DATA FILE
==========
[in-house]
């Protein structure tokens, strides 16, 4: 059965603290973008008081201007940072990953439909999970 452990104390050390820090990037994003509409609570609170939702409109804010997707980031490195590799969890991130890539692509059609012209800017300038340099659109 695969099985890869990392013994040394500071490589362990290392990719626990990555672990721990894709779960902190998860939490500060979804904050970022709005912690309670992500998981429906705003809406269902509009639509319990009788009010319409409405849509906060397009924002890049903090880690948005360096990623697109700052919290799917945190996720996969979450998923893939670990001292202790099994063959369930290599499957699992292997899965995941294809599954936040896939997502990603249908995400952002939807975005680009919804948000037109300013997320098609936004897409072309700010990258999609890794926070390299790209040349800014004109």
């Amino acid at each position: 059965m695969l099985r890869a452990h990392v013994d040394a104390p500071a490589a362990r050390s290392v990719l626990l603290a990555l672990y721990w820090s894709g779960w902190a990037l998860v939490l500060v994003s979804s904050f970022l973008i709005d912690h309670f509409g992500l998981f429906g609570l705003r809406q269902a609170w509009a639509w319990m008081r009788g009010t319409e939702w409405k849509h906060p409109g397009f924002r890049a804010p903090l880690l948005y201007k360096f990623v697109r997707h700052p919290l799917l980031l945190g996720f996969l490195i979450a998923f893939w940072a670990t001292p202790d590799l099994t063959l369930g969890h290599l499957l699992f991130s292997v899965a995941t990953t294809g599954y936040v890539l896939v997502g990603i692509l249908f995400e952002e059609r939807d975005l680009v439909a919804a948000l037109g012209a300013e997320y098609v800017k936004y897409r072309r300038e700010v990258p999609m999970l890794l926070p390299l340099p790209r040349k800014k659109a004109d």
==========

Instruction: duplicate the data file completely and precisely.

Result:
[in-house]
């Protein structure tokens, strides 16, 4: 059965603290973008008081201007940072990953439909999970 452990104390050390820090990037994003509409609570609170939702409109804010997707980031490195590799969890991130890539692509059609012209800017300038340099659109 695969099985890869990392013994040394500071490589362990290392990719626990990555672990721990894709779960902190998860939490500060979804904050970022709005912690309670992500998981429906705003809406269902509009639509319990009788009010319409409405849509906060397009924002890049903090880690948005360096990623697109700052919290799917945190996720996969979450998923893939670990001292202790099994063959369930290599499957699992292997899965995941294809599954936040896939997502990603249908995400952002939807975005680009919804948000037109300013997320098609936004897409072309700010990258999609890794926070390299790209040349800014004109």
């Amino acid at each position: 059965m695969l099985r890869a452990h990392v013994d040394a104390p500071a490589a362990r050390s290392v990719l626990l603290a990555l672990y721990w820090s894709g779960w902190a990037l998860v939490l500060v994003s979804s904050f970022l973008i709005d912690h309670f509409g992500l998981f429906g609570l705003r809406q269902a609170w509009a639509w319990m008081r009788g009010t319409e939702w409405k849509h906060p409109g397009f924002r890049a804010p903090l880690l948005y201007k360096f990623v697109r997707h700052p919290l799917l980031l945190g996720f996969l490195i979450a998923f893939w940072a670990t001292p202790d590799l099994t063959l369930g969890h290599l499957l699992f991130s292997v899965a995941t990953t294809g599954y936040v890539l896939v997502g990603i692509l249908f995400e952002e059609r939807d975005l680009v439909a919804a948000l037109g012209a300013e997320y098609v800017k936004y897409r072309r300038e700010v990258p999609m999970l890794l926070p390299l340099p790209r040349k800014k659109a004109d």